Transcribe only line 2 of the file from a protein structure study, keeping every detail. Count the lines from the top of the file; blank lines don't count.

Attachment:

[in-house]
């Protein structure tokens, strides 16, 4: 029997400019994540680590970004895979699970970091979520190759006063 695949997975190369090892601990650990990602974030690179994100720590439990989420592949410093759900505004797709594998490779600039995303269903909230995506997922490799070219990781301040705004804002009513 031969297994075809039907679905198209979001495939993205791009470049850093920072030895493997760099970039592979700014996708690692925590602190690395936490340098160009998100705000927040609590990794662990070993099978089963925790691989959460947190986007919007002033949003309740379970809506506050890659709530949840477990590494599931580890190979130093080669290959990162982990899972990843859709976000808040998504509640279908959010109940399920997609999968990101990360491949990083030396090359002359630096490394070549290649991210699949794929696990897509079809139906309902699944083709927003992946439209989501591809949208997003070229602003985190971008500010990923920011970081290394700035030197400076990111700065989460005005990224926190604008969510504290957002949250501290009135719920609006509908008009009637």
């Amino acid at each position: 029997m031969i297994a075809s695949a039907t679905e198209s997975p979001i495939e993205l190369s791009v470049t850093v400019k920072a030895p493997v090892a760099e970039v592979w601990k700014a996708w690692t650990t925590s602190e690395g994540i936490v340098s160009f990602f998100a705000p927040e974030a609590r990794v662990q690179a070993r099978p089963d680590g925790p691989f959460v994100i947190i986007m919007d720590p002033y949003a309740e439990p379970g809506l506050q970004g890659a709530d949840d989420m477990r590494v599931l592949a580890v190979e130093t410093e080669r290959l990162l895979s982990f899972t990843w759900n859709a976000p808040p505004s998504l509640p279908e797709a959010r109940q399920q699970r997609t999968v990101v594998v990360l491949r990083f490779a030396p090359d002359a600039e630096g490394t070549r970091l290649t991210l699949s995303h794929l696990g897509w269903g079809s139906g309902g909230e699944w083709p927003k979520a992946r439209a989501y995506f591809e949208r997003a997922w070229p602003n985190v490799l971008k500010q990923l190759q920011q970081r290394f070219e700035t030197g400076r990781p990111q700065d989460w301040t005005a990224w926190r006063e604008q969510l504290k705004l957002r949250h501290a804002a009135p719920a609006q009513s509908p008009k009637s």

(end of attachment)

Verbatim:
């Protein structure tokens, strides 16, 4: 029997400019994540680590970004895979699970970091979520190759006063 695949997975190369090892601990650990990602974030690179994100720590439990989420592949410093759900505004797709594998490779600039995303269903909230995506997922490799070219990781301040705004804002009513 031969297994075809039907679905198209979001495939993205791009470049850093920072030895493997760099970039592979700014996708690692925590602190690395936490340098160009998100705000927040609590990794662990070993099978089963925790691989959460947190986007919007002033949003309740379970809506506050890659709530949840477990590494599931580890190979130093080669290959990162982990899972990843859709976000808040998504509640279908959010109940399920997609999968990101990360491949990083030396090359002359630096490394070549290649991210699949794929696990897509079809139906309902699944083709927003992946439209989501591809949208997003070229602003985190971008500010990923920011970081290394700035030197400076990111700065989460005005990224926190604008969510504290957002949250501290009135719920609006509908008009009637």